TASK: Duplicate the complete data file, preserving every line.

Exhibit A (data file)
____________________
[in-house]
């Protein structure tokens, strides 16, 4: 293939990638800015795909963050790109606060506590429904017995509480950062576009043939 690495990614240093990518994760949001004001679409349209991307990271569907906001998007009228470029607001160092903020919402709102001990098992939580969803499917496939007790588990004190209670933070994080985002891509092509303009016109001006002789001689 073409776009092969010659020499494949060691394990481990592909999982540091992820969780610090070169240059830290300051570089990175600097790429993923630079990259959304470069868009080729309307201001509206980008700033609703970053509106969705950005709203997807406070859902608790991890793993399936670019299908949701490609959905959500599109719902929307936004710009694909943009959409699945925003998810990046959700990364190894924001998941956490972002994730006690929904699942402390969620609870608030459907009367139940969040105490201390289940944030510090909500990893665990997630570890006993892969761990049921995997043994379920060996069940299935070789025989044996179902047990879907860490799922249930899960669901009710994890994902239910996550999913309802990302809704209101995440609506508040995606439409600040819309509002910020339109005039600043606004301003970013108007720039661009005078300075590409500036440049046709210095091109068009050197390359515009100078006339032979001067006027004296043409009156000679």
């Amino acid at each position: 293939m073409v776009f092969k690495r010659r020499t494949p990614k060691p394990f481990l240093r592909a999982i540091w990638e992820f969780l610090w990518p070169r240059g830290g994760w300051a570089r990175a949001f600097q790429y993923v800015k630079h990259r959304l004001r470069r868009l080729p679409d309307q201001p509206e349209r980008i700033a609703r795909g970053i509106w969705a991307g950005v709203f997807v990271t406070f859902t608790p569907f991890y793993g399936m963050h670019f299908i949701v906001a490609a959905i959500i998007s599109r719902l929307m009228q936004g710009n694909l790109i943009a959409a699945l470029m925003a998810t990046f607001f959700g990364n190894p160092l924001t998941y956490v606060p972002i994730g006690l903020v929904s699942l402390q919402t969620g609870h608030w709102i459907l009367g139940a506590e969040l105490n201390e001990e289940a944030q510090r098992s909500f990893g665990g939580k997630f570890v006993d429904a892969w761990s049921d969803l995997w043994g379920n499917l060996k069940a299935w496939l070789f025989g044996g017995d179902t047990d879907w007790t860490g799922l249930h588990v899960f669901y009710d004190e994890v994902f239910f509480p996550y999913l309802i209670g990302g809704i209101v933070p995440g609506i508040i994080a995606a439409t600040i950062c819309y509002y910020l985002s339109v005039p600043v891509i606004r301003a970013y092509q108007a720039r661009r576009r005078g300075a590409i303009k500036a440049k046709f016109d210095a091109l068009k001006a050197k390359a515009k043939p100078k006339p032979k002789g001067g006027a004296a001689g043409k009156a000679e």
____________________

[in-house]
């Protein structure tokens, strides 16, 4: 293939990638800015795909963050790109606060506590429904017995509480950062576009043939 690495990614240093990518994760949001004001679409349209991307990271569907906001998007009228470029607001160092903020919402709102001990098992939580969803499917496939007790588990004190209670933070994080985002891509092509303009016109001006002789001689 073409776009092969010659020499494949060691394990481990592909999982540091992820969780610090070169240059830290300051570089990175600097790429993923630079990259959304470069868009080729309307201001509206980008700033609703970053509106969705950005709203997807406070859902608790991890793993399936670019299908949701490609959905959500599109719902929307936004710009694909943009959409699945925003998810990046959700990364190894924001998941956490972002994730006690929904699942402390969620609870608030459907009367139940969040105490201390289940944030510090909500990893665990997630570890006993892969761990049921995997043994379920060996069940299935070789025989044996179902047990879907860490799922249930899960669901009710994890994902239910996550999913309802990302809704209101995440609506508040995606439409600040819309509002910020339109005039600043606004301003970013108007720039661009005078300075590409500036440049046709210095091109068009050197390359515009100078006339032979001067006027004296043409009156000679």
């Amino acid at each position: 293939m073409v776009f092969k690495r010659r020499t494949p990614k060691p394990f481990l240093r592909a999982i540091w990638e992820f969780l610090w990518p070169r240059g830290g994760w300051a570089r990175a949001f600097q790429y993923v800015k630079h990259r959304l004001r470069r868009l080729p679409d309307q201001p509206e349209r980008i700033a609703r795909g970053i509106w969705a991307g950005v709203f997807v990271t406070f859902t608790p569907f991890y793993g399936m963050h670019f299908i949701v906001a490609a959905i959500i998007s599109r719902l929307m009228q936004g710009n694909l790109i943009a959409a699945l470029m925003a998810t990046f607001f959700g990364n190894p160092l924001t998941y956490v606060p972002i994730g006690l903020v929904s699942l402390q919402t969620g609870h608030w709102i459907l009367g139940a506590e969040l105490n201390e001990e289940a944030q510090r098992s909500f990893g665990g939580k997630f570890v006993d429904a892969w761990s049921d969803l995997w043994g379920n499917l060996k069940a299935w496939l070789f025989g044996g017995d179902t047990d879907w007790t860490g799922l249930h588990v899960f669901y009710d004190e994890v994902f239910f509480p996550y999913l309802i209670g990302g809704i209101v933070p995440g609506i508040i994080a995606a439409t600040i950062c819309y509002y910020l985002s339109v005039p600043v891509i606004r301003a970013y092509q108007a720039r661009r576009r005078g300075a590409i303009k500036a440049k046709f016109d210095a091109l068009k001006a050197k390359a515009k043939p100078k006339p032979k002789g001067g006027a004296a001689g043409k009156a000679e």